Why BlackBerry failed…

There’s been a lot of discussion about RIM since it announced its Q1 2013 earnings yesterday.  Today it’s stock price fell almost 20% and the company appears to be in free-fall. While some have blamed it’s outdated handsets and others the failure to keep pace with Apple’s iOS mobile operating system, the problem is, I believe, far more simple than that. RIM has failed to understand its market and, as a result, has failed to market on its strengths.

Rather than being proud to be a BlackBerry and providing compelling reasons – in terms of handset design, operating system functionality and application eco-system – the company lost sight of its market and became obsessed with being an alternative to an iPhone. It forgot that customers who buy BlackBerries don’t want iPhones.  They also – wrongly in my opinion – believed they could convince iPhone lovers to switch to BlackBerry.  Reports even suggest that the reason for the delay to BB10, announced yesterday, was that senior executives felt that it couldn’t compete with the iPhone 5, which many expect to be launched later this summer.  The truth is that a BlackBerry will NEVER be an iPhone… but who, apart from RIM, ever expected or wanted it to? Certainly not loyal BlackBerry customers!

I wrote a few months ago that I believed RIM was the biggest threat to the long-term sustainability of the business, suggesting that it should embrace – and own – it’s niche. BlackBerry users love their devices. The BlackBerry was designed to be a business tool, not a toy. The Enterprise is routed deeply in RIM’s heritage – it’s the foundation on which the company’s success was built, and, I believe, neglecting it – in the pursuit of consumers – will ultimately be responsible for its downfall.

It’s not a new story… RIM won’t be the first company to fall because of a failure to understand its market. It also won’t be the first to have good technology become the victim of misguided marketing.  It’s worth remembering that Apple suffered the same problems back in Steve Jobs’ first ‘act’ at the company, but whether RIM will be able to do the same, and pull up from the death dive it finds itself in, will depend on refocusing its attention on business users, developing products that fulfill that niche in the market – and marketing them like its life depends on it.  And it very well might!

Other stories you might like:

10 Years?! BlackBerry 10 won’t serve RIM for the next ten weeks!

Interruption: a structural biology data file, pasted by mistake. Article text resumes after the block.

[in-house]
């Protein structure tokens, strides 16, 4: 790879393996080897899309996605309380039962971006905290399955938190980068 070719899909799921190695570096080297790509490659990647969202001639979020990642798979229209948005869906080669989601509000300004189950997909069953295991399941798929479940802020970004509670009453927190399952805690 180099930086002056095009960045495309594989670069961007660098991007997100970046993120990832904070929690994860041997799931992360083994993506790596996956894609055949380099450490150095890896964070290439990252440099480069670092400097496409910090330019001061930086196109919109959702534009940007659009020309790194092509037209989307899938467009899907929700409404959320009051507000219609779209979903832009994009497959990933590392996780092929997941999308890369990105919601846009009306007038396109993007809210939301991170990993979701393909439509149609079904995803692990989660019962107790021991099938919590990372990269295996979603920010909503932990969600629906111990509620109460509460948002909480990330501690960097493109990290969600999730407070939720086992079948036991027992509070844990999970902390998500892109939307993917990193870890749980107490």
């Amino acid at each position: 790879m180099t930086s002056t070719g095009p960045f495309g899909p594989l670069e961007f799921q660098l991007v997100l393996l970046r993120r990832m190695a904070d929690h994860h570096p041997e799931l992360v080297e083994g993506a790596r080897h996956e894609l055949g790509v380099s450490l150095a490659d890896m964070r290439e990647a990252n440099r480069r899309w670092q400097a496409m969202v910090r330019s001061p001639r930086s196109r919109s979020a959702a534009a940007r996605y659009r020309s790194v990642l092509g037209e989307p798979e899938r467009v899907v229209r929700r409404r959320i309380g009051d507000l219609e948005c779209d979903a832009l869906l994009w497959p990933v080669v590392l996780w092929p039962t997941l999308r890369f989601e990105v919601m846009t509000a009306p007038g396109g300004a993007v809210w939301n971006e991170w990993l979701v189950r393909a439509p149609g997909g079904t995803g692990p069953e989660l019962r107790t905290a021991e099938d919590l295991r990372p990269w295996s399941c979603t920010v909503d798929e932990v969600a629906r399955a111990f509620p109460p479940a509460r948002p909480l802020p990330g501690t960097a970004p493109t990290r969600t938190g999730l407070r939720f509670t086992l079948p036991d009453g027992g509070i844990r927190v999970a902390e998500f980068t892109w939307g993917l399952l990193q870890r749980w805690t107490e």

How Well Do You Know Your Audience?

Is Apple Starting To Lose It’s Competitive Advantage?

Why RIM Must Eat It’s Own Marketing ‘Dog Food’

Why RIM’s Biggest Challenge Is To Change Perceptions

4 Replies to “Why BlackBerry failed…”

  1. Wasn’t part of the announcement they made during earnings that they were going to focus on their business presence again?

    1. Hi Alex, I’ve not read the full transcript of the most recent call but I know it was alluded to in their previous earnings call – and then quickly backtracked on.

      My fear that it is now too little too late now to save the business as we know it. I think RIM’s best bet is to go back to basics, think like a start-up and attempt to re-build.

  2. This is a really difficult subject because RIM was basically disrupted. I half agree with you that RIM didn’t focus enough on the enterprise and moving enterprise needs way ahead of Apple. They basically stopped innovating for the enterprise and started expanding into the consumer market.

    Yet Apple and the iPhone suddenly brought a whole bunch of new needs that had to be met, and brought them in a way that was difficult for RIM to replicate; and that RIM was slow to meet:
    – Good UI/UX
    – Great web browser
    – Graphical email!
    – Great development ecosystem
    – …

    There was a balance to be met between forging ahead with Enterprise services to remain the vendor of choice, with a much better enterprise vision; and providing acceptable implementations of new Apple-introduced paradigms.

    Obviously that balance was not met by RIM!

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